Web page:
8.58. Radiographs (6): Now look at the shape of the bodies and the size of the discs. Compare with the bodies and disc spaces above and below. The following are normal in the child's spine: (A) anterior clefts, (B) anterior notches, (C) incomplete fusion of elements, (D) epiphyses, (E) vascular tracks (which may persist).
8.59. Radiographs (7): Note (A) disc calcification; (B) the typical appearance of Scheuermann's disease, with (C) kyphosis,
(D) anterior wedging of not less than 5° involving at least three sequential vertebrae,
(E) ragged appearance of the epiphyses. Note
(F) a central disc herniation (Schmorl's node); this is not always associated with Scheuermann's disease.
8.60. Radiographs (8): Note (A): disc narrowing at any level in the spine is the earliest evidence of tuberculosis and other infections: (B) Narrowing at L5-S1 and, less commonly, in the two spaces above occurs in long-standing disc lesions and is often associated with anterior lipping.
8.61. Radiographs (9); Note (A) increased density and the 'picture-frame' appearance of the vertebra] bodies in Paget's disease; (Bl marked narrowing and increased density seen in Calve's disease (vertebra plana); (C) any space-occupying lesion in a vertebral body (usually due to tumour or infection (but note Schmorl's nodes)); (D) corner vertebra] erosions (Romanus lesions), seen in ankylosing spondylitis.
8.62. Radiographs (10): Note the relationship of each vertebra to its neighbour. In particular, note (A) spondylolisthesis (see also later); (B) retro.spondylolisthesis (usually associated with disc degeneration).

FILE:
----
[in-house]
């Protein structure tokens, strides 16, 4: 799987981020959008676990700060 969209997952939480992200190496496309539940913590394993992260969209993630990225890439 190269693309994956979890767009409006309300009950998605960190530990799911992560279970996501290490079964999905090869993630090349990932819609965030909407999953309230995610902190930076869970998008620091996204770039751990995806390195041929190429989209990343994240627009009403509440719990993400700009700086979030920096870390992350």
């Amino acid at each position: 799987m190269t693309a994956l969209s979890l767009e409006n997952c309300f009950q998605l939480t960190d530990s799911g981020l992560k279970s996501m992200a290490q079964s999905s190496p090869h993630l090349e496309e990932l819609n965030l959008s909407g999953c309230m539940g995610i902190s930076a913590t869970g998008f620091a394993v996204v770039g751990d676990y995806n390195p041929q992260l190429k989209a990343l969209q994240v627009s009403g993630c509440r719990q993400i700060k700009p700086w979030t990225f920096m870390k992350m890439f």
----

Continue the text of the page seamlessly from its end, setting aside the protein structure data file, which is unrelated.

8.63. Radiographs (11): Lipping is seen in chronic disc lesions, mainly at L5-S1. but also at the other rarer disc prolapse sites. Note (A) anterior lipping; (B) posterior lipping. Lipping is also the main feature (at all levels) of osteoarthritis. Note (C) impingement of spinous processes ('kissing spines').
8.64. Radiographs (12): Normal anteroposterior view of the lumbar spine.
8.65. Radiographs (13): Normal anteroposterior view of the thoracic spine.
8.66. Radiographs (14): In the anteroposterior view note the presence of any congenital abnormalities, such as (A) congenita] vertebral fusion, often associated with a congenita] scoliosis; (B) anterior spina bifida, in which there is failure of fusion of the vertebral body elements (this is usually symptom free).
8.67. Radiographs (15): Note also any anomalies of the lumbosacral articulation, such as (C) partial sacralization of the fifth lumbar vertebra, a possible cause of low back pain. Note also (D) the presence of (posterior) spina bifida.
8.68. Radiographs (16): Note (A) the presence of any localized lateral angulation of the spine due to lateral vertebral collapse, e.g. from fracture, infection, tumour, osteoporosis or other causes: (B) hemivertebra, a common cause of congenital scoliosis (note that, as illustrated, this is usually associated with an extra rib).
8.69. Radiographs (17): Look at the soft tissue shadows at the sides of the vertebrae, observing, for example, the fusiform increased density typical of a tuberculous abscess. Note disc obliteration and early lateral wedging.
8.70. Radiographs (18): Examine the psoas shadows for symmetry. Lateral displacement of the edge of the shadow, and increased density within the main area occupied by psoas, suggests a psoas abscess, typically found in tuberculosis of the lumbar or lowermost thoracic spine.
8.71. Radiographs (19): Look for lateral lipping. (A); at D12-LI it may be an early sign of ankylosing spondylitis, but there and elsewhere it usually indicates osteoarthritis. 'Bamboo spine' (B) is diagnostic of ankylosing spondylitis. Note any body and facet joint fusions and ligament calcification.
8.72. Radiographs (20): Look at the sacroiliac joints. (A) Unilateral involvement (sclerosis, cystic changes or obliteration) may occur in tuberculosis and other infections. Any asymmetry should be investigated by oblique projections and. if necessary, tomography or CT scans. Bilateral involvement (B) is common in ankylosing spondylitis, and should always be sought when this condition is suspected.